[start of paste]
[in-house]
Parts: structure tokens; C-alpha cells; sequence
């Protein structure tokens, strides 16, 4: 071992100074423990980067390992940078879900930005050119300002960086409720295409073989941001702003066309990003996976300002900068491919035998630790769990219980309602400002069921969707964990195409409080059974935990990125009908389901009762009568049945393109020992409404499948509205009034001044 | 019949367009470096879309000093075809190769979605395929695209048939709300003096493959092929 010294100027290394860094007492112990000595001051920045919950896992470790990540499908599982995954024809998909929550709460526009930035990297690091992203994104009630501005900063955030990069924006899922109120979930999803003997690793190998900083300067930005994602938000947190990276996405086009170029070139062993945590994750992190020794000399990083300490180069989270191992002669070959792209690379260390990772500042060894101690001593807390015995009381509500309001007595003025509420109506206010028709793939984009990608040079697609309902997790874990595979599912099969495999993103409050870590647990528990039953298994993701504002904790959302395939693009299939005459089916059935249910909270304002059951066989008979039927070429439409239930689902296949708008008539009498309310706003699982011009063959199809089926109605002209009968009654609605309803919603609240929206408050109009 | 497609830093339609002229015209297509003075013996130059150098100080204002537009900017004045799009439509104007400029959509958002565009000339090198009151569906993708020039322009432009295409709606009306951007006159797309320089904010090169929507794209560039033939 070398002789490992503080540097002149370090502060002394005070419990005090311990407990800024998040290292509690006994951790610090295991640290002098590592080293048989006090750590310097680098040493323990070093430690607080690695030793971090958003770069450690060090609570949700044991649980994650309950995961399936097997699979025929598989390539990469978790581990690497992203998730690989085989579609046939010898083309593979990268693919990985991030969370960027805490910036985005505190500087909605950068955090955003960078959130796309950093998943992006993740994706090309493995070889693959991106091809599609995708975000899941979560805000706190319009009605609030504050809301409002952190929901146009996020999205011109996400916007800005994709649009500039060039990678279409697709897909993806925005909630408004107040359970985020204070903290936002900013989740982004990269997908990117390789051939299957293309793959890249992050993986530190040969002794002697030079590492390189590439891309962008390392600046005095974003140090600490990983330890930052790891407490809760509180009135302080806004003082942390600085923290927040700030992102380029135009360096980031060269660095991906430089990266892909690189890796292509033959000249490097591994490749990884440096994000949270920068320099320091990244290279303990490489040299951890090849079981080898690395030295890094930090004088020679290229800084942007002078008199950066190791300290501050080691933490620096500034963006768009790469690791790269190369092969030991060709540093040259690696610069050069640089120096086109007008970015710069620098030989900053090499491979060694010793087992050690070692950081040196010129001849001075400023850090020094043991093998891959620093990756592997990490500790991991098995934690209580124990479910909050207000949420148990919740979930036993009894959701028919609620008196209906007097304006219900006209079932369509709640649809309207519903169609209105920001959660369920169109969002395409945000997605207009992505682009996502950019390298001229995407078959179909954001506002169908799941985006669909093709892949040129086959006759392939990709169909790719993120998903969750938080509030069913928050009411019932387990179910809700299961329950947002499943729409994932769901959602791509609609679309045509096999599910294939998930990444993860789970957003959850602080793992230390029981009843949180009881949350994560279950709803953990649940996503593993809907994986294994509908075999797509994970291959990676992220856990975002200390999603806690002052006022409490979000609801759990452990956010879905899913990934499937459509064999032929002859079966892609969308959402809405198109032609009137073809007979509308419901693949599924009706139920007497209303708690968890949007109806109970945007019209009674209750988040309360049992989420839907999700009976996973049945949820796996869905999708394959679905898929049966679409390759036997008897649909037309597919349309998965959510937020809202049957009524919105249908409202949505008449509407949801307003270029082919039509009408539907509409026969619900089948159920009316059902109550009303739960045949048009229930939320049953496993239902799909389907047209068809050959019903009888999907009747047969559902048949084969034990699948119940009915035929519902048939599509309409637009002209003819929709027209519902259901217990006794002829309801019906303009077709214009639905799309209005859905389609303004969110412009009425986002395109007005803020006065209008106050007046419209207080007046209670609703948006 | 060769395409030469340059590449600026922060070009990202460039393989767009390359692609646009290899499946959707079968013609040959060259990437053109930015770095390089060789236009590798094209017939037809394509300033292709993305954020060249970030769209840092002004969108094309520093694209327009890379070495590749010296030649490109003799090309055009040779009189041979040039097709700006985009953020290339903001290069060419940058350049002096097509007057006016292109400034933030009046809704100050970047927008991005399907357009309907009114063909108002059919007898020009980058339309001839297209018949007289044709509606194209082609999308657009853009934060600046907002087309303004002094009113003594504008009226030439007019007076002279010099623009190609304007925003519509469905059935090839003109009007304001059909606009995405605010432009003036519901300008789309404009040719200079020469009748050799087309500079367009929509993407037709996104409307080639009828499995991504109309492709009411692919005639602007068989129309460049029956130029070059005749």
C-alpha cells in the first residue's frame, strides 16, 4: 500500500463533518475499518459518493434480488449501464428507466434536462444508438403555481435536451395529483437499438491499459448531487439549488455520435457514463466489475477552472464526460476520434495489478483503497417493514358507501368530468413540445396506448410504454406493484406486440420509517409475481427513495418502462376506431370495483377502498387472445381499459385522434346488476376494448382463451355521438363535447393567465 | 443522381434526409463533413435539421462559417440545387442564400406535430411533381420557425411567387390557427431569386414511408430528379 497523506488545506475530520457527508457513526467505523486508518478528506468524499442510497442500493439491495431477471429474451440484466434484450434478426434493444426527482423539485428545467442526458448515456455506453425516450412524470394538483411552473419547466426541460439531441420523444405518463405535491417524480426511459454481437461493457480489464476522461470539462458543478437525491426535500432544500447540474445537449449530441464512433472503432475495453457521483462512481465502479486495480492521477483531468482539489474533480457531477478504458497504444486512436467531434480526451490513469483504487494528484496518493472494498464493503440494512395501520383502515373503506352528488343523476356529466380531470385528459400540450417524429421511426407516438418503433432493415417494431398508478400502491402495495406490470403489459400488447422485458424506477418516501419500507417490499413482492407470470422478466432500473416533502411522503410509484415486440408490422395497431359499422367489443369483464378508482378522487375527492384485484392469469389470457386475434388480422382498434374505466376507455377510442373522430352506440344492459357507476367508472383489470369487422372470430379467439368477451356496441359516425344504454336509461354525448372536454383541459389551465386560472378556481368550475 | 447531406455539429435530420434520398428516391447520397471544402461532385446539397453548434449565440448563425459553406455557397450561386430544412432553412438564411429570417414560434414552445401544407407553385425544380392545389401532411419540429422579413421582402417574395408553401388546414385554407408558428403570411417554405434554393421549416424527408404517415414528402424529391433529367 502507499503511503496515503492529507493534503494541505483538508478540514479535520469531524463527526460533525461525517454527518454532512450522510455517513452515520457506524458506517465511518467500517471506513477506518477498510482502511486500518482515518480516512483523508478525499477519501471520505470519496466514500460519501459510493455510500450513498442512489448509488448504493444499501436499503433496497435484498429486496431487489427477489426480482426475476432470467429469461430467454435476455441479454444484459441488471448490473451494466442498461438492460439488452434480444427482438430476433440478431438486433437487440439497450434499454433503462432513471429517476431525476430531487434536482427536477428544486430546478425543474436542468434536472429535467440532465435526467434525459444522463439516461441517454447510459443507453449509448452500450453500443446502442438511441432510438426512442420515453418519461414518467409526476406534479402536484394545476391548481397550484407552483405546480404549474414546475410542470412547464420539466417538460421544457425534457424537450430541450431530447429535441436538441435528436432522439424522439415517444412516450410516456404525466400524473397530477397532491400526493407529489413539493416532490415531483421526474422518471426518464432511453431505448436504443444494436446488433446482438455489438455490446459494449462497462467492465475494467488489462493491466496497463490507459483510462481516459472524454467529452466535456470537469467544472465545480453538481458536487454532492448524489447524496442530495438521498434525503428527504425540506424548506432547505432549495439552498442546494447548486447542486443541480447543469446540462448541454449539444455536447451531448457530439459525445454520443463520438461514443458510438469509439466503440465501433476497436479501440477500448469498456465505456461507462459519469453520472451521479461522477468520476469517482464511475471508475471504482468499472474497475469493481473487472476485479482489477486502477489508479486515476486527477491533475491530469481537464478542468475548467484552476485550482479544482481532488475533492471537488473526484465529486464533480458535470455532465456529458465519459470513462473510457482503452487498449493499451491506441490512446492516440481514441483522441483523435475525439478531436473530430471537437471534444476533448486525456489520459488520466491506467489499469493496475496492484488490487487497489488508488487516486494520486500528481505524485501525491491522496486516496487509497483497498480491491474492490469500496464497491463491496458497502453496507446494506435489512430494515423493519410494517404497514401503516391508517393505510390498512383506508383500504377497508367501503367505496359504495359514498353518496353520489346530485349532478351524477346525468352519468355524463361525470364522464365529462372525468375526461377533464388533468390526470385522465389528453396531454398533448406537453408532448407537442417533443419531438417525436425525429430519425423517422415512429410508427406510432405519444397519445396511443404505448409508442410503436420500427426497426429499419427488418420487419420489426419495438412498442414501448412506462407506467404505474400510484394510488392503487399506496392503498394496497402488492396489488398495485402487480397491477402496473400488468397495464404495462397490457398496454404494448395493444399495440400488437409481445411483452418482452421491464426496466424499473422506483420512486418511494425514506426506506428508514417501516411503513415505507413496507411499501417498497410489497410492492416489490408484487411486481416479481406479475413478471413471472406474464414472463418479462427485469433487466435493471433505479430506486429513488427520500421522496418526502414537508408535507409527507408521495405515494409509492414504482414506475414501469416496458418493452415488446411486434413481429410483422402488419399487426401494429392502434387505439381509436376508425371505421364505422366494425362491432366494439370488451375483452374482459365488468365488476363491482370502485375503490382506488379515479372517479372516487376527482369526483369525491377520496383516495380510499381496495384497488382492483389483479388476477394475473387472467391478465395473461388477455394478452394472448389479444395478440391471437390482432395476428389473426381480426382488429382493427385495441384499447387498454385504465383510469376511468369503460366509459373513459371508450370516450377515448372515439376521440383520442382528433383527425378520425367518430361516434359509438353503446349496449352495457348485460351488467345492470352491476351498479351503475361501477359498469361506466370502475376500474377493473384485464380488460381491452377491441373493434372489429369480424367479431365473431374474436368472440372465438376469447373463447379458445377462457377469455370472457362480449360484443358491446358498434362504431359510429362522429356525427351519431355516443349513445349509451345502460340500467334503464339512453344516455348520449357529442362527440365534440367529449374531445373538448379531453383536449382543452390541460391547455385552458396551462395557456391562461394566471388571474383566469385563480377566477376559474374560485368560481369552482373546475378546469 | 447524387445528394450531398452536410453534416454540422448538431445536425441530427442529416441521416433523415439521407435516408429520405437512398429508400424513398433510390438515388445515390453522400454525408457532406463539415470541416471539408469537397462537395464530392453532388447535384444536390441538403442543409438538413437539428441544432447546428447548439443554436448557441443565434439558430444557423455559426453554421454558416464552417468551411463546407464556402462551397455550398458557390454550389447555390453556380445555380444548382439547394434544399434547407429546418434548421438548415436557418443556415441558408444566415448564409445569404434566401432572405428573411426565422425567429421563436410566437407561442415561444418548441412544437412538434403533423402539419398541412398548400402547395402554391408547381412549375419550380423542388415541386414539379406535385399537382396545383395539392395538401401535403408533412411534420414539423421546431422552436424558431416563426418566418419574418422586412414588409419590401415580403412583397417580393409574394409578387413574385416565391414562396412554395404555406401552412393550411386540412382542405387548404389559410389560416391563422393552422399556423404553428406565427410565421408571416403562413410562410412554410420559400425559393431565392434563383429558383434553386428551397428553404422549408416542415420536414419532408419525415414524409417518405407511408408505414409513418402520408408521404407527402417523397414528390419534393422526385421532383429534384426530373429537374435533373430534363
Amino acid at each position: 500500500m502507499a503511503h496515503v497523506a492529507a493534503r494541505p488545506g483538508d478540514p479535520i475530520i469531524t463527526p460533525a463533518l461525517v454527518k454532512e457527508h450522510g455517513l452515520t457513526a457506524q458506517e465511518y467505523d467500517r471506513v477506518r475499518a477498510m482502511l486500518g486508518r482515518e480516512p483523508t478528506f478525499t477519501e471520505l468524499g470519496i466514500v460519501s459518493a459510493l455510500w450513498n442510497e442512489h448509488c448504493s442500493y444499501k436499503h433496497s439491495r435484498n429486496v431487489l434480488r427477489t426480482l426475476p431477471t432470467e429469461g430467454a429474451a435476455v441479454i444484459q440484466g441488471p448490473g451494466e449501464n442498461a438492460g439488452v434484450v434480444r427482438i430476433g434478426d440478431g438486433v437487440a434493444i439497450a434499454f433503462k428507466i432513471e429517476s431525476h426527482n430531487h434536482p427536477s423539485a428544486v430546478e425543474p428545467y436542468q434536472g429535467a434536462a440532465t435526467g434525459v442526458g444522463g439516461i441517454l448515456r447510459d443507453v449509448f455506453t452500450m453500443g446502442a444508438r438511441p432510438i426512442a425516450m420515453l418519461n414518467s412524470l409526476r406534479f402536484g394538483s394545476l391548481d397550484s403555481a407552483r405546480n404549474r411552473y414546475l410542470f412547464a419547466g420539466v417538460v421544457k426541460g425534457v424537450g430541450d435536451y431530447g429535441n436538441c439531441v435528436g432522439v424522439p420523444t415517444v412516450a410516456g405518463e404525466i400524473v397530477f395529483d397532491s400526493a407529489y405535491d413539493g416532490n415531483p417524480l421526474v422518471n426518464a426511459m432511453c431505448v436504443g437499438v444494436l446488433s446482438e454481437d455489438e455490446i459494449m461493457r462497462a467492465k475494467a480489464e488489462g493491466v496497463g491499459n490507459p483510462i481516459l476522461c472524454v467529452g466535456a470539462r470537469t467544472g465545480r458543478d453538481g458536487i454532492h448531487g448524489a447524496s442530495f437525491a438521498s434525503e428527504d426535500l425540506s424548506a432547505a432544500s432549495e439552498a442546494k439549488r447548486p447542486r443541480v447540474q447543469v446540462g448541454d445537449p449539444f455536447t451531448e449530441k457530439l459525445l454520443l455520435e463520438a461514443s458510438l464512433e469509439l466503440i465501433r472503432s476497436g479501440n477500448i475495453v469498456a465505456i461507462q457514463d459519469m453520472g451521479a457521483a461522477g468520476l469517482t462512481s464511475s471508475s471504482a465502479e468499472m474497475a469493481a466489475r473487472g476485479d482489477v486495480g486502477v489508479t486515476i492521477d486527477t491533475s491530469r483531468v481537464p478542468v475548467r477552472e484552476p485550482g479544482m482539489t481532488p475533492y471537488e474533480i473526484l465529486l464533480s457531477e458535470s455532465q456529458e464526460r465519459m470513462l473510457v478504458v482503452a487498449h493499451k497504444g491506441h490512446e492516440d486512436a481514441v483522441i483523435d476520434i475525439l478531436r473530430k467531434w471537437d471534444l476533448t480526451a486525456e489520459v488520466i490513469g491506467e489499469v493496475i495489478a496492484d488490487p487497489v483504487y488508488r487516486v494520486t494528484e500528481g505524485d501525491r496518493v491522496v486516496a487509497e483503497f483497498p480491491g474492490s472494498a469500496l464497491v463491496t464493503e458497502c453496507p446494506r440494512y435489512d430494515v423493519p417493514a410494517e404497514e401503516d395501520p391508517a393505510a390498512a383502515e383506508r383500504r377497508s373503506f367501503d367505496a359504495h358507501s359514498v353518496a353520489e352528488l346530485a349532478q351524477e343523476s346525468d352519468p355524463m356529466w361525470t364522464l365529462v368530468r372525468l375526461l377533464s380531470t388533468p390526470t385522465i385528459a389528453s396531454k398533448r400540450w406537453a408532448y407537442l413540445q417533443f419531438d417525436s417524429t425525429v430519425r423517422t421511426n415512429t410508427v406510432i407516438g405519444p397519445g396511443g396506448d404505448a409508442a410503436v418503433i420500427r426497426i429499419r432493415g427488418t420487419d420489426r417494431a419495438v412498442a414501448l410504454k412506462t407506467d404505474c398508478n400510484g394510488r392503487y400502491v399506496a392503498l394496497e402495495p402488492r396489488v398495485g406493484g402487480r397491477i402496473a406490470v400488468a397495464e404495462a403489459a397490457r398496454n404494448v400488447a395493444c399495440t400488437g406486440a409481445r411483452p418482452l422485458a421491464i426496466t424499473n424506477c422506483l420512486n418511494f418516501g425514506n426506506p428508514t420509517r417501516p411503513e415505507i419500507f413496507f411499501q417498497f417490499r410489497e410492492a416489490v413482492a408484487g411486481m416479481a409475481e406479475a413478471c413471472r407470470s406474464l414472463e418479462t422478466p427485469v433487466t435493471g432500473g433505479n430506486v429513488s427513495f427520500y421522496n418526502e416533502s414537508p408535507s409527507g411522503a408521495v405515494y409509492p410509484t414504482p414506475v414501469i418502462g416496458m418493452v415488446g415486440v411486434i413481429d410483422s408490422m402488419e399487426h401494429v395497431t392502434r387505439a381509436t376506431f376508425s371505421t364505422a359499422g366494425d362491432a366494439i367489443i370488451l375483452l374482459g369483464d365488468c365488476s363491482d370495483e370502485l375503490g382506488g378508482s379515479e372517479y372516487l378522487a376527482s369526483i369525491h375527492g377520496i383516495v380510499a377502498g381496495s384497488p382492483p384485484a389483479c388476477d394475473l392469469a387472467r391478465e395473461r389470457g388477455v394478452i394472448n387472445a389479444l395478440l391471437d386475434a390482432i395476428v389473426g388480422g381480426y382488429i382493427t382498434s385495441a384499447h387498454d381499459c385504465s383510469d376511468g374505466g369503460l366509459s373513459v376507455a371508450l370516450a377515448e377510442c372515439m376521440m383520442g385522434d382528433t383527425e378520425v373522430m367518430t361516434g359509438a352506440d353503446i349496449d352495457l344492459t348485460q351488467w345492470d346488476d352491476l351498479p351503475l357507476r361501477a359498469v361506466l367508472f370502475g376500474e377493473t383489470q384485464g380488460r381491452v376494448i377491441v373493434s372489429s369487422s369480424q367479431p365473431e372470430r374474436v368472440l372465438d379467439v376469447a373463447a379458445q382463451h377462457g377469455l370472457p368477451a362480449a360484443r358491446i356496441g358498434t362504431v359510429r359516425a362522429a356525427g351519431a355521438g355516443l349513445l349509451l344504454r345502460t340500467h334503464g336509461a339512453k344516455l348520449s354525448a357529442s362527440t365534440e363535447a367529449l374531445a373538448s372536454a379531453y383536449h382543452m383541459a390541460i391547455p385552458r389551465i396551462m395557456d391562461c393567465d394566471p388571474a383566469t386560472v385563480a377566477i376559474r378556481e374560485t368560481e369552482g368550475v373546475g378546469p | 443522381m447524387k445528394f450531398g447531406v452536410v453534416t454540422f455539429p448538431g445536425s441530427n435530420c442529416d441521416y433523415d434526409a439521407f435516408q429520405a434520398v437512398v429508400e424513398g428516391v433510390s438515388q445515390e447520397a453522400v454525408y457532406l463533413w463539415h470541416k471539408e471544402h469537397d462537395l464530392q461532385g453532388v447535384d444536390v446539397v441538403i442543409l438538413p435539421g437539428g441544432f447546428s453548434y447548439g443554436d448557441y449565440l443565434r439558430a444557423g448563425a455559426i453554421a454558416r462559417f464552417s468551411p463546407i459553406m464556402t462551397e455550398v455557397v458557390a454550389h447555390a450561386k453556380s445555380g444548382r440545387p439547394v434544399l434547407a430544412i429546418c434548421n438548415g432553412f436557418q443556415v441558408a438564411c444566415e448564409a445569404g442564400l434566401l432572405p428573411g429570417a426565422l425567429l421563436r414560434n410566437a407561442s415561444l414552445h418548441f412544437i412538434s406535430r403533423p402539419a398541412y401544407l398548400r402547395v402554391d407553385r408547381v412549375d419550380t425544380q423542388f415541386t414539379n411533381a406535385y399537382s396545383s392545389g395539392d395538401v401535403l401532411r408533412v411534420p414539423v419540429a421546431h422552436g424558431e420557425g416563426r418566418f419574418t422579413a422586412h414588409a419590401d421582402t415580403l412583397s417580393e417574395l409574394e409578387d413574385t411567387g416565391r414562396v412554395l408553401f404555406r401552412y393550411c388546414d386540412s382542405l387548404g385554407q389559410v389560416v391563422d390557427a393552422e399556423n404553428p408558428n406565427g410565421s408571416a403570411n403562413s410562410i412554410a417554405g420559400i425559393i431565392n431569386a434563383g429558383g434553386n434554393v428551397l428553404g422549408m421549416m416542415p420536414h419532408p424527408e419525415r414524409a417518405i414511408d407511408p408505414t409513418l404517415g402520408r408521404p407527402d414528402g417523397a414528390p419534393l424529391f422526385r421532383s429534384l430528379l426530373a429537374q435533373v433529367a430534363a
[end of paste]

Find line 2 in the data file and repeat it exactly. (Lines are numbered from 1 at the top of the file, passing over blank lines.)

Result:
Parts: structure tokens; C-alpha cells; sequence